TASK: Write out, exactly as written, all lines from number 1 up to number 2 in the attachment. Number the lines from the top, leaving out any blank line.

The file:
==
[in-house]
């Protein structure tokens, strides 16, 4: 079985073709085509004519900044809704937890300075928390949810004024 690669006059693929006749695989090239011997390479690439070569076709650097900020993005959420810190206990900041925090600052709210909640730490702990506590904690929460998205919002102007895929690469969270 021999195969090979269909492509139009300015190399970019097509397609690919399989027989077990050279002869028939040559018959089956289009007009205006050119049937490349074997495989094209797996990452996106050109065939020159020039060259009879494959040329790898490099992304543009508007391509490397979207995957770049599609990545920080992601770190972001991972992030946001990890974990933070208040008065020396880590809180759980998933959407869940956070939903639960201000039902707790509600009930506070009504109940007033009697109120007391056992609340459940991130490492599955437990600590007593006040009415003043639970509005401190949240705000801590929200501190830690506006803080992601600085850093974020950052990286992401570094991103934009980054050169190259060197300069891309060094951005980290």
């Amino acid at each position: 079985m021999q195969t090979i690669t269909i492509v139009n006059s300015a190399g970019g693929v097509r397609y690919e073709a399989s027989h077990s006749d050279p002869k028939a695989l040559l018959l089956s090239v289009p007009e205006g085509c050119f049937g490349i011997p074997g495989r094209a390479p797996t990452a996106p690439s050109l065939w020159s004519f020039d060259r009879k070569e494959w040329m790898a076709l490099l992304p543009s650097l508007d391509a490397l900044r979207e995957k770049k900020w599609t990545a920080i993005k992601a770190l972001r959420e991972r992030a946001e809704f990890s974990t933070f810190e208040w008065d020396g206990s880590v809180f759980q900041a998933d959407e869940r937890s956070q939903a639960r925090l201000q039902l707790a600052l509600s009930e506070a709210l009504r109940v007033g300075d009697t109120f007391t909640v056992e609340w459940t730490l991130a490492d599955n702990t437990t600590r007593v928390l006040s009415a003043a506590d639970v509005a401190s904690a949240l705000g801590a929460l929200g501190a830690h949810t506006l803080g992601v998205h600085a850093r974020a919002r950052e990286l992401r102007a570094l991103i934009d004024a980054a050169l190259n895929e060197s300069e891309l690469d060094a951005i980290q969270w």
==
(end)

[in-house]
């Protein structure tokens, strides 16, 4: 079985073709085509004519900044809704937890300075928390949810004024 690669006059693929006749695989090239011997390479690439070569076709650097900020993005959420810190206990900041925090600052709210909640730490702990506590904690929460998205919002102007895929690469969270 021999195969090979269909492509139009300015190399970019097509397609690919399989027989077990050279002869028939040559018959089956289009007009205006050119049937490349074997495989094209797996990452996106050109065939020159020039060259009879494959040329790898490099992304543009508007391509490397979207995957770049599609990545920080992601770190972001991972992030946001990890974990933070208040008065020396880590809180759980998933959407869940956070939903639960201000039902707790509600009930506070009504109940007033009697109120007391056992609340459940991130490492599955437990600590007593006040009415003043639970509005401190949240705000801590929200501190830690506006803080992601600085850093974020950052990286992401570094991103934009980054050169190259060197300069891309060094951005980290």